The Physics of Jet-Setting
when jet-setting is just a fancy way of saying "running away" (#1000wordsofsummer day 1)
it's the first day of #1000wordsofsummer by Jami Attenberg, and i'm feeling stumped about what to write.
writing is something that's so personal to me. i've always struggled with sharing it: when you put your heart on the page, it's easy to get it broken.
but over the years, i've learned that my words take on a resonant quality when shared – connections are sparked, friendships are built, doors are opened.
Sim, my best friend, reminded me recently that she would not have come into my orbit if i hadn't posted on my now-defunct blog that i wanted to "impact 30 million lives by the time i turned 30". i'm 28 going on 29 now, and while i look back on my ambition with a parent's wistful fondness, as if to say "oh, to be young and dumb again", i AM grateful for the chances i took.
despite my social anxiety, despite never fitting in, despite all the things that could've held me back – i put a piece of myself out into the world. and through that repeated act, i found myself a family.
but then the pandemic hit, and with the impeding lockdown and closures meant the opportunities i'd once had in abundance to travel, make merry, and grow my network were abruptly lost. i didn't feel it too strongly until recently, when the adrenaline of survival wore off and the world opened up again, like a flower blooming in the spring.
seeing posts of friends and acquaintances traveling, crossing borders, attending conferences again – it brings back a strange and specific pang in my chest. not to be in their shoes, necessarily; with my newfound slower pace of life, i do not miss the days of navigating airport terminals and chasing after wayward trains. what i DO miss, however, is the camaraderie.
over the years of being on the 'international conference change-maker' circuit, i'd amassed a sizable community of friends that i'd nurtured while on the road. moving in the same circles meant we would inevitably find ourselves in the same hotels, summits, workshops – and it was from there that our relationship would grow.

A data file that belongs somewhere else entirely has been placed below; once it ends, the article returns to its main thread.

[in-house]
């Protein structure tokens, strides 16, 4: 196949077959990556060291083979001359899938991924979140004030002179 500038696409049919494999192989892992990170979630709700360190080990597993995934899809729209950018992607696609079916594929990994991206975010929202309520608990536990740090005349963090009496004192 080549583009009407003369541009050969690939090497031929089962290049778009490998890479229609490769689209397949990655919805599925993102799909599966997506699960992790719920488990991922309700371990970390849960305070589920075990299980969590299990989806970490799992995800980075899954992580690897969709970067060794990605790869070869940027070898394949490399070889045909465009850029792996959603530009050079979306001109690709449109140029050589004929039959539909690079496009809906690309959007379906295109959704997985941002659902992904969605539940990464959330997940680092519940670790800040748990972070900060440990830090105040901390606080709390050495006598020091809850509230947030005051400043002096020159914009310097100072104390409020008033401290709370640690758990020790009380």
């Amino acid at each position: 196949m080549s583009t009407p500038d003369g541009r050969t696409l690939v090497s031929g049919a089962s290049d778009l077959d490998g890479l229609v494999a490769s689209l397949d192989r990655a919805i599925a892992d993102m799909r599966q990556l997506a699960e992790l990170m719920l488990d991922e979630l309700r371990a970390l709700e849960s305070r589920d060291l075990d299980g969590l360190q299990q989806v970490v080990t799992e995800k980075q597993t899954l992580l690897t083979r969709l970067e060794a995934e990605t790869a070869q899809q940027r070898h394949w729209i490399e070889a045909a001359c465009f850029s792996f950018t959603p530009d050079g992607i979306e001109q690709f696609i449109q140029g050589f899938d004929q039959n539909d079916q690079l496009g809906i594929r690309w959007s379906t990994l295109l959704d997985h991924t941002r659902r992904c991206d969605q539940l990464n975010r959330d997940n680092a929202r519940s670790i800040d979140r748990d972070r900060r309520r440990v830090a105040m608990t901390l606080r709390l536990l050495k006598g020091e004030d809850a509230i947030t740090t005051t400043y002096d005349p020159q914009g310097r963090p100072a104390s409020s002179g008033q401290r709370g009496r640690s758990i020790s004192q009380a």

that is what i am homesick for: the freedom, the adventure, the deep yet ephemeral connections you make on the road (ah, how typical Sagittarius moon of me).
i don't think i've ever had the opportunity to truly, truly reflect on what i was looking for all those years on the road. fame? fortune? opportunities? recognition? community? camaraderie? friendship? understanding? maybe all of it?
my early twenties were a whirlwind of new faces, places, experiences – just reading through my old journals makes me feel exhausted. it's no wonder that my body promptly broke down during the pandemic, which finally put a halt to my jet-setting lifestyle: acne, burn out, stomach pains, the whole inflammatory nine yards.
it took the two full years of the pandemic (while battling stress of a different kind – financial survival) to heal myself; to finally find myself on the other side, periods more regulated, skin calm, head clear, to think about what i truly want out of my life.
and now that i'm there, i can't help but look to the past for answers. i think about the brave, confident, independent, jet-setting rockstar i used to be, and wonder: what drove her? and what drives me now?